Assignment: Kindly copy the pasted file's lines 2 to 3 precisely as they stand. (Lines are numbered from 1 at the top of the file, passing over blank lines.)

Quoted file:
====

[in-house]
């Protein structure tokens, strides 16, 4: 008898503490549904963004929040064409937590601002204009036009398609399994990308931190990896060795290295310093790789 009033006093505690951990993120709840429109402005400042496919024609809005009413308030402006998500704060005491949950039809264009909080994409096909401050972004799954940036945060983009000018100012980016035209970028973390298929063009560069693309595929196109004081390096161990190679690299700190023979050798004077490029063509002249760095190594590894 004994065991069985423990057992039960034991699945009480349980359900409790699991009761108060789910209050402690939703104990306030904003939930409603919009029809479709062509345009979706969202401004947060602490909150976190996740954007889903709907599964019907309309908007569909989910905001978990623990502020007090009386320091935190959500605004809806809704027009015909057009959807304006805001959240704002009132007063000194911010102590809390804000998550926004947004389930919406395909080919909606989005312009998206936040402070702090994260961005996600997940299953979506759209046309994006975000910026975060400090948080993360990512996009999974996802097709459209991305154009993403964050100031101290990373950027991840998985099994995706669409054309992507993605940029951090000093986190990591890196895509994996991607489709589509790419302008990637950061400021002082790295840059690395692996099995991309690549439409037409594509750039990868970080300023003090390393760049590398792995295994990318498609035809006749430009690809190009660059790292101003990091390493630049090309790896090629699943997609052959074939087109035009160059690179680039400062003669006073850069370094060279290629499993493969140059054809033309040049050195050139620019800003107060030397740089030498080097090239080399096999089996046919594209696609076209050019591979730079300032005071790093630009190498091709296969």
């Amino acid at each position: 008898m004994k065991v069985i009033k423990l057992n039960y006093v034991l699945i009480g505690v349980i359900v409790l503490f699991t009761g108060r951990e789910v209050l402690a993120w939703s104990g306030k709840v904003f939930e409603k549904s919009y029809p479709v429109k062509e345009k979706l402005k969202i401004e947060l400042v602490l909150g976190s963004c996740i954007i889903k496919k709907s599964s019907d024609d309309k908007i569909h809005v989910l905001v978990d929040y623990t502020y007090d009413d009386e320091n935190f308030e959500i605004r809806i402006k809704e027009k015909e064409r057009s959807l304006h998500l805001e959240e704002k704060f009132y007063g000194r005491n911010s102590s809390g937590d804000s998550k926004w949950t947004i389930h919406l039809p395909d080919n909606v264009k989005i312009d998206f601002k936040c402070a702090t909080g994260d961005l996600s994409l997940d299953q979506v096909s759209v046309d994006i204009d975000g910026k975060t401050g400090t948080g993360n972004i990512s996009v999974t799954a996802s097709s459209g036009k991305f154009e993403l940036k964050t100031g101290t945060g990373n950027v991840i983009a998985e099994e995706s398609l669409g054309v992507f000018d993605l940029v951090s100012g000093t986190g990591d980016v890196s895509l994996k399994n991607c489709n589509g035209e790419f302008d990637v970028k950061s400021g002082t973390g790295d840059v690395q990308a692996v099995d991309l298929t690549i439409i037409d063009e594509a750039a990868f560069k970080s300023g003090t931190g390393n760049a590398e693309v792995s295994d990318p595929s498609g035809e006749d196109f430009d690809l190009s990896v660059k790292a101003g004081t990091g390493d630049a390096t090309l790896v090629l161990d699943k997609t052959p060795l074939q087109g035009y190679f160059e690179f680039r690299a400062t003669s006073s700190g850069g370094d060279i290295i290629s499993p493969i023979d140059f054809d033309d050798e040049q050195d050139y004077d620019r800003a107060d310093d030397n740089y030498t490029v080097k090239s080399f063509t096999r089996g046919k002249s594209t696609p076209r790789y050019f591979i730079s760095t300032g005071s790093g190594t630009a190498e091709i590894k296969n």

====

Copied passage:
């Protein structure tokens, strides 16, 4: 008898503490549904963004929040064409937590601002204009036009398609399994990308931190990896060795290295310093790789 009033006093505690951990993120709840429109402005400042496919024609809005009413308030402006998500704060005491949950039809264009909080994409096909401050972004799954940036945060983009000018100012980016035209970028973390298929063009560069693309595929196109004081390096161990190679690299700190023979050798004077490029063509002249760095190594590894 004994065991069985423990057992039960034991699945009480349980359900409790699991009761108060789910209050402690939703104990306030904003939930409603919009029809479709062509345009979706969202401004947060602490909150976190996740954007889903709907599964019907309309908007569909989910905001978990623990502020007090009386320091935190959500605004809806809704027009015909057009959807304006805001959240704002009132007063000194911010102590809390804000998550926004947004389930919406395909080919909606989005312009998206936040402070702090994260961005996600997940299953979506759209046309994006975000910026975060400090948080993360990512996009999974996802097709459209991305154009993403964050100031101290990373950027991840998985099994995706669409054309992507993605940029951090000093986190990591890196895509994996991607489709589509790419302008990637950061400021002082790295840059690395692996099995991309690549439409037409594509750039990868970080300023003090390393760049590398792995295994990318498609035809006749430009690809190009660059790292101003990091390493630049090309790896090629699943997609052959074939087109035009160059690179680039400062003669006073850069370094060279290629499993493969140059054809033309040049050195050139620019800003107060030397740089030498080097090239080399096999089996046919594209696609076209050019591979730079300032005071790093630009190498091709296969």
């Amino acid at each position: 008898m004994k065991v069985i009033k423990l057992n039960y006093v034991l699945i009480g505690v349980i359900v409790l503490f699991t009761g108060r951990e789910v209050l402690a993120w939703s104990g306030k709840v904003f939930e409603k549904s919009y029809p479709v429109k062509e345009k979706l402005k969202i401004e947060l400042v602490l909150g976190s963004c996740i954007i889903k496919k709907s599964s019907d024609d309309k908007i569909h809005v989910l905001v978990d929040y623990t502020y007090d009413d009386e320091n935190f308030e959500i605004r809806i402006k809704e027009k015909e064409r057009s959807l304006h998500l805001e959240e704002k704060f009132y007063g000194r005491n911010s102590s809390g937590d804000s998550k926004w949950t947004i389930h919406l039809p395909d080919n909606v264009k989005i312009d998206f601002k936040c402070a702090t909080g994260d961005l996600s994409l997940d299953q979506v096909s759209v046309d994006i204009d975000g910026k975060t401050g400090t948080g993360n972004i990512s996009v999974t799954a996802s097709s459209g036009k991305f154009e993403l940036k964050t100031g101290t945060g990373n950027v991840i983009a998985e099994e995706s398609l669409g054309v992507f000018d993605l940029v951090s100012g000093t986190g990591d980016v890196s895509l994996k399994n991607c489709n589509g035209e790419f302008d990637v970028k950061s400021g002082t973390g790295d840059v690395q990308a692996v099995d991309l298929t690549i439409i037409d063009e594509a750039a990868f560069k970080s300023g003090t931190g390393n760049a590398e693309v792995s295994d990318p595929s498609g035809e006749d196109f430009d690809l190009s990896v660059k790292a101003g004081t990091g390493d630049a390096t090309l790896v090629l161990d699943k997609t052959p060795l074939q087109g035009y190679f160059e690179f680039r690299a400062t003669s006073s700190g850069g370094d060279i290295i290629s499993p493969i023979d140059f054809d033309d050798e040049q050195d050139y004077d620019r800003a107060d310093d030397n740089y030498t490029v080097k090239s080399f063509t096999r089996g046919k002249s594209t696609p076209r790789y050019f591979i730079s760095t300032g005071s790093g190594t630009a190498e091709i590894k296969n």